Us vs. Them

I remember the conversation with this senior executive my first week at my federal agency in 2009. She said there were two groups of people at our agency–blue collar workers, and everyone else. “You need to remember that at all times,” she remarked.

I did not think very much about her statement until her message started resonating as I experienced the culture and climate of the agency. Blue collar workers referred to employees who worked in the field, campus locations, call-centers and walk in customer service offices. The rest of us white collar folks labored in Headquarters as knowledge and information workers who required little supervision.

I saw this “us vs. them” atmosphere during my first visit to a field office. When I told them I was from Headquarters, an eerie chill entered the conversation. The entire day was a wrestling contest in building trust. I could not wait to get on the train and go home.

Stu Cohen from Linkage, a leadership development company, claims he see this “us vs. them” mentality in workplaces where employees are the “us” and leaders are the “them.” Cohen claims the health care industry uses terms like “scrubs vs. suits” or the construction sector that refers to itself as “concrete vs. carpet.” He indicated the concrete vs. carpet divide was so deep in this particular organization that they organized themselves into opposing teams using these divisive terms during company picnics, teambuilding exercises and softball games.

The “us vs. them” labels go by other names-insiders vs. outsiders, silver spoons vs. scrappers, management vs. union, supervisor vs. employee and dominant group vs. subordinate group. Regardless of the terms used, the “us vs. them” outlook imposes taxes on our workplaces in the form of distrust.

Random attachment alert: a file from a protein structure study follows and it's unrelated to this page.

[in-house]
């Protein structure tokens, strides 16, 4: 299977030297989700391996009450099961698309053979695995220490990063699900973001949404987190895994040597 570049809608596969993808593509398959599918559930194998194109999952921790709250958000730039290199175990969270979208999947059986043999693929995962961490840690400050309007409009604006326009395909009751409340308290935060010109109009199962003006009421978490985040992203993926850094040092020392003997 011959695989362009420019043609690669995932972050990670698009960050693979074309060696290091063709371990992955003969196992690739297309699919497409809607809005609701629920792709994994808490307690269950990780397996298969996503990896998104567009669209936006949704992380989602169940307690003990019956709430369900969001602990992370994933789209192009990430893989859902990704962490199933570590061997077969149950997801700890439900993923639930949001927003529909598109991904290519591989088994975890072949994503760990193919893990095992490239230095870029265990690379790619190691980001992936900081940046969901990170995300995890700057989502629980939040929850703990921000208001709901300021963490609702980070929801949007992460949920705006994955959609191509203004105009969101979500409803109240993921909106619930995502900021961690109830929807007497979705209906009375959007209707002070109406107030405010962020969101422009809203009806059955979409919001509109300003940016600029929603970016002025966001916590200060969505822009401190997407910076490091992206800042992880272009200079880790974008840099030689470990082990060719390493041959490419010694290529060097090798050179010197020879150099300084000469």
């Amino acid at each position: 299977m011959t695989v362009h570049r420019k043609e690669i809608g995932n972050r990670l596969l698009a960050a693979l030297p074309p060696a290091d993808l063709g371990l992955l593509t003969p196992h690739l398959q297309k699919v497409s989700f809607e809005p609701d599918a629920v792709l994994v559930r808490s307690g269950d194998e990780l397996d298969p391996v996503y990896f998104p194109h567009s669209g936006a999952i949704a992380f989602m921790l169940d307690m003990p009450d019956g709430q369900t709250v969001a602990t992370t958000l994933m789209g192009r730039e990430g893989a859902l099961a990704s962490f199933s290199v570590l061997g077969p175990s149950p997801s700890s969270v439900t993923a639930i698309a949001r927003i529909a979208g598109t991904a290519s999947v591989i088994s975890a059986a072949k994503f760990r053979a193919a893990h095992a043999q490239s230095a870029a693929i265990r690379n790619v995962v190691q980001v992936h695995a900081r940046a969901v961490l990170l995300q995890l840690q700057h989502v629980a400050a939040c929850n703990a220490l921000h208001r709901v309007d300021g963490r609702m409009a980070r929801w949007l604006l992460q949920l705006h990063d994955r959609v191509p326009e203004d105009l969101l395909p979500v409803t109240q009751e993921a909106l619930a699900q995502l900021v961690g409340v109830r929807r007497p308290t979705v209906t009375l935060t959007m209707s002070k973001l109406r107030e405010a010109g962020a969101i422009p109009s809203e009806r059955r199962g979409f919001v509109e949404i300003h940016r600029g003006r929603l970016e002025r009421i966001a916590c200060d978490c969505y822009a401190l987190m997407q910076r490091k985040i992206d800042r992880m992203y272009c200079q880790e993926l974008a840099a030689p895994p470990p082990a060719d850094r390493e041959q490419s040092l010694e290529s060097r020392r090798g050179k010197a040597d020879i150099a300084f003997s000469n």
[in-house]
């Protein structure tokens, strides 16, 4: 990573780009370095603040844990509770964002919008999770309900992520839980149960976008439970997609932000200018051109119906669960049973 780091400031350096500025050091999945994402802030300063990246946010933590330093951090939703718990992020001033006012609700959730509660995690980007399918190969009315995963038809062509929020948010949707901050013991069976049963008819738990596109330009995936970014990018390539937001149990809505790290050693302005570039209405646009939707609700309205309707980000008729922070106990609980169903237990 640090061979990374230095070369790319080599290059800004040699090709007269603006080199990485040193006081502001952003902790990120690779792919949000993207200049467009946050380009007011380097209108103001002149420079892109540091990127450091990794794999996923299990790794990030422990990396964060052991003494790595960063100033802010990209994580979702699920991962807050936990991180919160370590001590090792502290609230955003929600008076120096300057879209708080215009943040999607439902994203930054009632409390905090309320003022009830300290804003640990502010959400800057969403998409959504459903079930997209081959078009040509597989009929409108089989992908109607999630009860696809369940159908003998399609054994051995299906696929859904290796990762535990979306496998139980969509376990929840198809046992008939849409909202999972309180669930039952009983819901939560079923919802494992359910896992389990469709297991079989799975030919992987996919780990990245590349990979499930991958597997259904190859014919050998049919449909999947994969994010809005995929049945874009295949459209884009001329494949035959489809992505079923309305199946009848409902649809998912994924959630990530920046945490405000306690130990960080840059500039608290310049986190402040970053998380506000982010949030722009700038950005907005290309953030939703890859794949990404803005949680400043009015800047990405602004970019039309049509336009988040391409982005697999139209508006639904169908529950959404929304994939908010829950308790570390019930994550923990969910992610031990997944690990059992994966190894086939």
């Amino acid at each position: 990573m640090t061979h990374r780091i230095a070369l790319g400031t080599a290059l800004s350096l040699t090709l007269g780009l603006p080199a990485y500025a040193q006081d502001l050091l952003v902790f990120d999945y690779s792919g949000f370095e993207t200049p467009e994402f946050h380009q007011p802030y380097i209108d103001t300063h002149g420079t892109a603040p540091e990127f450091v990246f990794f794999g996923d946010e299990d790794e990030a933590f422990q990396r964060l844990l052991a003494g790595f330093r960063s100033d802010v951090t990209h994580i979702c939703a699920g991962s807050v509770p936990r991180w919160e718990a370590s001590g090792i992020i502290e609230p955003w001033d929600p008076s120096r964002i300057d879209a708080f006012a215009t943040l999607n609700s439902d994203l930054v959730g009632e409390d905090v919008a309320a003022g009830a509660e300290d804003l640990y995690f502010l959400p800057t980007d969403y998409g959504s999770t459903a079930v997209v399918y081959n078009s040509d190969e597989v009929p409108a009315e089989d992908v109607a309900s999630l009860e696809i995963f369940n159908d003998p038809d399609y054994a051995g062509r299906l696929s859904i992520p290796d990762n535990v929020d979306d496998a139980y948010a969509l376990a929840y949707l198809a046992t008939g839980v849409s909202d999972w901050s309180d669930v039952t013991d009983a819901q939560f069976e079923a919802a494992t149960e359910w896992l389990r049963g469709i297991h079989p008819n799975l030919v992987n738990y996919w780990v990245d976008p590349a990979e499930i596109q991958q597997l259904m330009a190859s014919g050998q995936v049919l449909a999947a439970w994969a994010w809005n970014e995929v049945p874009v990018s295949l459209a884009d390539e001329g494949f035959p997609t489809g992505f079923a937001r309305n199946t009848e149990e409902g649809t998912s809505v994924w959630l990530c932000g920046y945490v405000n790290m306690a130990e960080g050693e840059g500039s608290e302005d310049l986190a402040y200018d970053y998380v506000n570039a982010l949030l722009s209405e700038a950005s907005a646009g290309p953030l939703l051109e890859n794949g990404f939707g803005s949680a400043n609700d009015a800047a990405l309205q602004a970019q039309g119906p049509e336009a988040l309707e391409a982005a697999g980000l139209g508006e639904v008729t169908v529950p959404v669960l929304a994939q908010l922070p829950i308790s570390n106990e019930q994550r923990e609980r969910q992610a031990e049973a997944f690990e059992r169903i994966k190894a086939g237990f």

What is so sad about the “us vs. them” approach in the federal sector is how it undermines the strengths of those that reside at the bottom of our organizations. Dennis Jaffe, Glen Tobe and Cynthia Scott write about the neglect of the bottom feeders in our office food chains in their book, “Rekindling Commitment: How to Revitalize Yourself, Your Work, and Your Organization.”

They claim that when it comes to knowing the problems in an organization:

• 4% are known to top management.
• 9% are known by middle management.
• 74% are known by front-line supervisors.
• 100% are known by employees.

Who counts in your workplace? Hopefully everyone, including those public servants forgotten by their leaders and toiling away at the bottom of our organization in anonymity and silence; those among us who know 100% of the problems in our workplaces along with 100% of the answers.

As a member of the “them” team, we are just waiting for the “us” crowd to invite us into the conversation.

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